Puerto Rico debates its future political status in relation to the United States. Hundreds of Puerto Ricans packed a convention center to hear and debate with a group of federal legislators who seek to hold the first binding referendum in history.
This referendum would propose three options: full merger of Puerto Rico into the United States, independence, or retaining the island’s, as of now, Commonwealth status.
The group of federal legislators is headed by Raúl Grijalva, chairman of the Natural Resources Committee of the United States House of Representatives.
,This is a very important bill and it brings us to a landmark point. Grijalva says. I think previous referendums were driven by a desire to declare intent. But what we are saying here is that it is law and binding law.”
In the middle of the debate, Eliezer Molina, a former candidate for governor in favor of independence, and others burst into the room, accusing legislators of exploiting natural resources.
,Puerto Rico Is Facing Unprecedented Destruction Of Our Natural Resources Right Now, That they steal our beaches, that they steal our forests. they are ruining the country -says Eliezer Molina-. And I think it’s time that if they, who represent natural resources, don’t worry about it, the people here are going to, because they’re tired.”
Unlike supporters of independence, others dream of full integration into the United States.
“We want it to benefit. All those opportunities: health, education, roads, everything that’s progress that comes to puerto rico and we have the right to vote for presidentby the Congressmen there.Says a Puerto Rican.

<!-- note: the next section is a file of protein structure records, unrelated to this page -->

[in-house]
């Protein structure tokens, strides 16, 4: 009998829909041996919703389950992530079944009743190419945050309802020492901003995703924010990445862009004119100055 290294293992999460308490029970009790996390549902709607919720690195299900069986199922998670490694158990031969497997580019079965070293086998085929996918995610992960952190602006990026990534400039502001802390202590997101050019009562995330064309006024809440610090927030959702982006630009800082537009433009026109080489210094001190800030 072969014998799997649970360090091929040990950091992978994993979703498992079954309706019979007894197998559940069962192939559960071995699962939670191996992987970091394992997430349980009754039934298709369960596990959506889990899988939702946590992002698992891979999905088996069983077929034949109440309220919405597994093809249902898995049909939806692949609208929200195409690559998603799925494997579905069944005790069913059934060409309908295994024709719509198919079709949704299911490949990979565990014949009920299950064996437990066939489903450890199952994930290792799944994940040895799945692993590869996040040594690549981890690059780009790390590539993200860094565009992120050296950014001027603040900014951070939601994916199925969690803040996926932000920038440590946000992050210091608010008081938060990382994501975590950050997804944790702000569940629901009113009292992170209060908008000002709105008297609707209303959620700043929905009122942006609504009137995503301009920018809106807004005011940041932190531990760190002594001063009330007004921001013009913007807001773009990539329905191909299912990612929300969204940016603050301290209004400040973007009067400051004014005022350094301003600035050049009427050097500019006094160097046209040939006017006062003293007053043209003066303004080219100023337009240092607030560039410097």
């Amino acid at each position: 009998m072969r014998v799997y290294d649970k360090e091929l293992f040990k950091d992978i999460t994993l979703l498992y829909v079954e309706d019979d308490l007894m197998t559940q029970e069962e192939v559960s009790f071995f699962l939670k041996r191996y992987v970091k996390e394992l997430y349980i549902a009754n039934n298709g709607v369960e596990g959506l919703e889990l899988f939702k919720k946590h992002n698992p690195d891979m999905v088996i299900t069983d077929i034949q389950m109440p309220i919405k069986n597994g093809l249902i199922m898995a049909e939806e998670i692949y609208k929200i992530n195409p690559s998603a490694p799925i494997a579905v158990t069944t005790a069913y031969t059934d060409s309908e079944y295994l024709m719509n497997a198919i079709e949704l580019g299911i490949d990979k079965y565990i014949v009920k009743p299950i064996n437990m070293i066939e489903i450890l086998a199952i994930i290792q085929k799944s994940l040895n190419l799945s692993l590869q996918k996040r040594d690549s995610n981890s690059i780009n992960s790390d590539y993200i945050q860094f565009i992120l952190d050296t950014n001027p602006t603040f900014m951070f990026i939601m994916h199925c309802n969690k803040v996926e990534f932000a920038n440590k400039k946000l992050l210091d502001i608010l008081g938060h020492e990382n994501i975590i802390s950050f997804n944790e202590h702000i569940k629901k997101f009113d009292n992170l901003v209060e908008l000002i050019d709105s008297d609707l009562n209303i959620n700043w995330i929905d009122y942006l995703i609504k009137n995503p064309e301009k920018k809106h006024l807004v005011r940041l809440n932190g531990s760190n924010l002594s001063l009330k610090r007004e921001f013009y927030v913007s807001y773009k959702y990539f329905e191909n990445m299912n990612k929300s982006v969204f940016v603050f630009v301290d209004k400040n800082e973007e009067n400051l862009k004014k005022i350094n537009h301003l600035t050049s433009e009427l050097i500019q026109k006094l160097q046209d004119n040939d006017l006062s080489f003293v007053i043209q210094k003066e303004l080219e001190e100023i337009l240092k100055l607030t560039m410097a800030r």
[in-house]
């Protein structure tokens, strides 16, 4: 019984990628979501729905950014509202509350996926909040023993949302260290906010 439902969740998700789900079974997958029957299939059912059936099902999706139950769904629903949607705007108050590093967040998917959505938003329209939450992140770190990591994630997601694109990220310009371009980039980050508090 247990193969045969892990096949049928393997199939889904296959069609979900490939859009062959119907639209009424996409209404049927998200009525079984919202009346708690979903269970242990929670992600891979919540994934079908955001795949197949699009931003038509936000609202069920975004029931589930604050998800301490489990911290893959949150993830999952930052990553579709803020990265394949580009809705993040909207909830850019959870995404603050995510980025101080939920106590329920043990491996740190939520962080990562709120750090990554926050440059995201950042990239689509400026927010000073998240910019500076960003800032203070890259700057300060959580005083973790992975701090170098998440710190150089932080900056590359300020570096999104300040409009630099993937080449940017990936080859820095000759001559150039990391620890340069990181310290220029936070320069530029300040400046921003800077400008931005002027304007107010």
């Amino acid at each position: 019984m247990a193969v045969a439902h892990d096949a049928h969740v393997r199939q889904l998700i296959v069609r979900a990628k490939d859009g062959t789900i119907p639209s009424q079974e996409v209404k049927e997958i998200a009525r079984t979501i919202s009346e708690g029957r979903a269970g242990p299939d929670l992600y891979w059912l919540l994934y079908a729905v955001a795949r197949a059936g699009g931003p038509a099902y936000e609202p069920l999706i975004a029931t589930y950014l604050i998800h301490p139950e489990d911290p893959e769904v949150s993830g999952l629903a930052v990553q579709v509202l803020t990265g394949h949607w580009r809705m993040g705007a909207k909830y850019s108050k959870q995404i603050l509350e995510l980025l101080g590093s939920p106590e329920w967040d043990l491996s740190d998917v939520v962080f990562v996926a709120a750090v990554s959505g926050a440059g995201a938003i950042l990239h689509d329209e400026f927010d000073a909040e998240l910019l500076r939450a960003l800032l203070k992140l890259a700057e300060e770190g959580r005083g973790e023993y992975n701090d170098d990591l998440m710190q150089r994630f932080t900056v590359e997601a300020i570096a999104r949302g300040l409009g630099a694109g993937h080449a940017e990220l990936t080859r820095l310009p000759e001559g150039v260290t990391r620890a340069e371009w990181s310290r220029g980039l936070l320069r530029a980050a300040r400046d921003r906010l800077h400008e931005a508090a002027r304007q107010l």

Referendum in November 2023?
The draft law proposes a referendum on the island’s status on 5 November 2023, with a possible second round in March 2024, if no option receives an absolute majority.
The measure proposes that a full merger be announced in a year, although the promoters themselves admit they will need other legislation to begin the transition.
With regard to the options for independence and free association, the draft provides a transition process that guarantees the same financial support that currently comes from Washington.
However, the proposal is unlikely to survive the US Senate, where Republicans oppose Puerto Rico becoming the 51st US state.
Puerto Rico is currently a commonwealth of the United States, which allows it, thanks to its own constitution, a certain degree of autonomy. However, borders, defense, and foreign relations are the exclusive responsibilities of Washington. Furthermore, Puerto Ricans, despite being US citizens, cannot vote in presidential elections, are denied certain federal benefits, and have limited voting power for their representative in Congress.